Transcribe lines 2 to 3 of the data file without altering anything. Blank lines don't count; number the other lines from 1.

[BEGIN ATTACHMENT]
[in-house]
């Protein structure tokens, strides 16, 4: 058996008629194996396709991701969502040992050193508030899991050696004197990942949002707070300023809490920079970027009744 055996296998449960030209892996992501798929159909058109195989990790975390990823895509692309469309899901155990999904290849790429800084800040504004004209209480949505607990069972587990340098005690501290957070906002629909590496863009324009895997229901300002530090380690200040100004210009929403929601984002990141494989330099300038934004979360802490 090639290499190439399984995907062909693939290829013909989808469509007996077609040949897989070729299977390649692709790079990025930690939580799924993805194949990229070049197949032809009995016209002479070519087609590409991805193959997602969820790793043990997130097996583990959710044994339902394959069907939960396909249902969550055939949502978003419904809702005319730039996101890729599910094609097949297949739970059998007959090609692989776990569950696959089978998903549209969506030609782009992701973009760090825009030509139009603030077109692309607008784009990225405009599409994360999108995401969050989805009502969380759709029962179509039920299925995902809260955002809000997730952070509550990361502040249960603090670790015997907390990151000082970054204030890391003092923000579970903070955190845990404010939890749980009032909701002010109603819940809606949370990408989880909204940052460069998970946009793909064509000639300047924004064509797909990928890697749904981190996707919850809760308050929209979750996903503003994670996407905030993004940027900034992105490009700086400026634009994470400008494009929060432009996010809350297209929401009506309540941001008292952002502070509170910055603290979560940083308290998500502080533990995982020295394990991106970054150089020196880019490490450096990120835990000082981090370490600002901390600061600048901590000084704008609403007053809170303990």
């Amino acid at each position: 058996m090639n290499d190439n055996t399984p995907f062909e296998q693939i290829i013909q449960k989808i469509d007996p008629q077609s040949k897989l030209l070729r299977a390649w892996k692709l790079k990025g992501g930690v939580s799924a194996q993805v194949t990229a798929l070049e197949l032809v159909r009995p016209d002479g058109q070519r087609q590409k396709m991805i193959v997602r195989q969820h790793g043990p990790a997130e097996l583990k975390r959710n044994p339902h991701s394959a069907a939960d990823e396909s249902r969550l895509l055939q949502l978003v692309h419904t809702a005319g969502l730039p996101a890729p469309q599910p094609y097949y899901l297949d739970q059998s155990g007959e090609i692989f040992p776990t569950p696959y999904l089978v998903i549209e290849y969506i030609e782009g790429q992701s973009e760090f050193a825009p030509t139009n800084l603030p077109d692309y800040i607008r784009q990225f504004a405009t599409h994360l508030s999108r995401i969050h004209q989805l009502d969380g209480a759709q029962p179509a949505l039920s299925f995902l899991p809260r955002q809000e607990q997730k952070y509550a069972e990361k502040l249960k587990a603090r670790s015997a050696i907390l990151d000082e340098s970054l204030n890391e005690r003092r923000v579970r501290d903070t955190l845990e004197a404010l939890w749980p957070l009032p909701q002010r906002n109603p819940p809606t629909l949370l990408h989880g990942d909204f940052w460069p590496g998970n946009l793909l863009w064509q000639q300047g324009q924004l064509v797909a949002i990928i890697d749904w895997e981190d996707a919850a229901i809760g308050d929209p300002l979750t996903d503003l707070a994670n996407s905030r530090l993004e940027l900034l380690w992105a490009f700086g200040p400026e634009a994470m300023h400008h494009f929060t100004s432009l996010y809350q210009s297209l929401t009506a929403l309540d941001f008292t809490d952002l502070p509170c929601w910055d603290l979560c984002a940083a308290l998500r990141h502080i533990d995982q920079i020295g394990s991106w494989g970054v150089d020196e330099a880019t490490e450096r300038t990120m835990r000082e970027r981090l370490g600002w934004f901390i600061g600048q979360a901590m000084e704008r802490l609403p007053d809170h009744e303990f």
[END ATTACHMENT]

């Protein structure tokens, strides 16, 4: 058996008629194996396709991701969502040992050193508030899991050696004197990942949002707070300023809490920079970027009744 055996296998449960030209892996992501798929159909058109195989990790975390990823895509692309469309899901155990999904290849790429800084800040504004004209209480949505607990069972587990340098005690501290957070906002629909590496863009324009895997229901300002530090380690200040100004210009929403929601984002990141494989330099300038934004979360802490 090639290499190439399984995907062909693939290829013909989808469509007996077609040949897989070729299977390649692709790079990025930690939580799924993805194949990229070049197949032809009995016209002479070519087609590409991805193959997602969820790793043990997130097996583990959710044994339902394959069907939960396909249902969550055939949502978003419904809702005319730039996101890729599910094609097949297949739970059998007959090609692989776990569950696959089978998903549209969506030609782009992701973009760090825009030509139009603030077109692309607008784009990225405009599409994360999108995401969050989805009502969380759709029962179509039920299925995902809260955002809000997730952070509550990361502040249960603090670790015997907390990151000082970054204030890391003092923000579970903070955190845990404010939890749980009032909701002010109603819940809606949370990408989880909204940052460069998970946009793909064509000639300047924004064509797909990928890697749904981190996707919850809760308050929209979750996903503003994670996407905030993004940027900034992105490009700086400026634009994470400008494009929060432009996010809350297209929401009506309540941001008292952002502070509170910055603290979560940083308290998500502080533990995982020295394990991106970054150089020196880019490490450096990120835990000082981090370490600002901390600061600048901590000084704008609403007053809170303990």
């Amino acid at each position: 058996m090639n290499d190439n055996t399984p995907f062909e296998q693939i290829i013909q449960k989808i469509d007996p008629q077609s040949k897989l030209l070729r299977a390649w892996k692709l790079k990025g992501g930690v939580s799924a194996q993805v194949t990229a798929l070049e197949l032809v159909r009995p016209d002479g058109q070519r087609q590409k396709m991805i193959v997602r195989q969820h790793g043990p990790a997130e097996l583990k975390r959710n044994p339902h991701s394959a069907a939960d990823e396909s249902r969550l895509l055939q949502l978003v692309h419904t809702a005319g969502l730039p996101a890729p469309q599910p094609y097949y899901l297949d739970q059998s155990g007959e090609i692989f040992p776990t569950p696959y999904l089978v998903i549209e290849y969506i030609e782009g790429q992701s973009e760090f050193a825009p030509t139009n800084l603030p077109d692309y800040i607008r784009q990225f504004a405009t599409h994360l508030s999108r995401i969050h004209q989805l009502d969380g209480a759709q029962p179509a949505l039920s299925f995902l899991p809260r955002q809000e607990q997730k952070y509550a069972e990361k502040l249960k587990a603090r670790s015997a050696i907390l990151d000082e340098s970054l204030n890391e005690r003092r923000v579970r501290d903070t955190l845990e004197a404010l939890w749980p957070l009032p909701q002010r906002n109603p819940p809606t629909l949370l990408h989880g990942d909204f940052w460069p590496g998970n946009l793909l863009w064509q000639q300047g324009q924004l064509v797909a949002i990928i890697d749904w895997e981190d996707a919850a229901i809760g308050d929209p300002l979750t996903d503003l707070a994670n996407s905030r530090l993004e940027l900034l380690w992105a490009f700086g200040p400026e634009a994470m300023h400008h494009f929060t100004s432009l996010y809350q210009s297209l929401t009506a929403l309540d941001f008292t809490d952002l502070p509170c929601w910055d603290l979560c984002a940083a308290l998500r990141h502080i533990d995982q920079i020295g394990s991106w494989g970054v150089d020196e330099a880019t490490e450096r300038t990120m835990r000082e970027r981090l370490g600002w934004f901390i600061g600048q979360a901590m000084e704008r802490l609403p007053d809170h009744e303990f």